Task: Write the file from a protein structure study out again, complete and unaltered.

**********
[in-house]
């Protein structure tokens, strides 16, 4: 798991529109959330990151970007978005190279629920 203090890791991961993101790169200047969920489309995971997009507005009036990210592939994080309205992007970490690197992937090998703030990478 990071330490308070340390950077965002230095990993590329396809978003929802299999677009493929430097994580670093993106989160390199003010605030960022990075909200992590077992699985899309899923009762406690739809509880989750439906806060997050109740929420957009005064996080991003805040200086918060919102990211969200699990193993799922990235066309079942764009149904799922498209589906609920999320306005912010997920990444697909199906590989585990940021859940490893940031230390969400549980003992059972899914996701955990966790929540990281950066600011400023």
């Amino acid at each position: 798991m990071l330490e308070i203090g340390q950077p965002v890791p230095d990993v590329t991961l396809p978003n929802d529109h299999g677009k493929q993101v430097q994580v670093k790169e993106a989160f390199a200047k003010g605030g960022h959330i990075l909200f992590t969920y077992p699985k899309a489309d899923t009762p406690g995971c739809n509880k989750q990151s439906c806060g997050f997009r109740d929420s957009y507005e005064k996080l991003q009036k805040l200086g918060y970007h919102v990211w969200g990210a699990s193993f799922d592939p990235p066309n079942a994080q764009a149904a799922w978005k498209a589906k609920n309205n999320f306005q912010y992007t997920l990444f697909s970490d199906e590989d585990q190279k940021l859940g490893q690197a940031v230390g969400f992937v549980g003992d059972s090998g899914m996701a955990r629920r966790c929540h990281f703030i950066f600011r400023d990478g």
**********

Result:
[in-house]
């Protein structure tokens, strides 16, 4: 798991529109959330990151970007978005190279629920 203090890791991961993101790169200047969920489309995971997009507005009036990210592939994080309205992007970490690197992937090998703030990478 990071330490308070340390950077965002230095990993590329396809978003929802299999677009493929430097994580670093993106989160390199003010605030960022990075909200992590077992699985899309899923009762406690739809509880989750439906806060997050109740929420957009005064996080991003805040200086918060919102990211969200699990193993799922990235066309079942764009149904799922498209589906609920999320306005912010997920990444697909199906590989585990940021859940490893940031230390969400549980003992059972899914996701955990966790929540990281950066600011400023």
């Amino acid at each position: 798991m990071l330490e308070i203090g340390q950077p965002v890791p230095d990993v590329t991961l396809p978003n929802d529109h299999g677009k493929q993101v430097q994580v670093k790169e993106a989160f390199a200047k003010g605030g960022h959330i990075l909200f992590t969920y077992p699985k899309a489309d899923t009762p406690g995971c739809n509880k989750q990151s439906c806060g997050f997009r109740d929420s957009y507005e005064k996080l991003q009036k805040l200086g918060y970007h919102v990211w969200g990210a699990s193993f799922d592939p990235p066309n079942a994080q764009a149904a799922w978005k498209a589906k609920n309205n999320f306005q912010y992007t997920l990444f697909s970490d199906e590989d585990q190279k940021l859940g490893q690197a940031v230390g969400f992937v549980g003992d059972s090998g899914m996701a955990r629920r966790c929540h990281f703030i950066f600011r400023d990478g």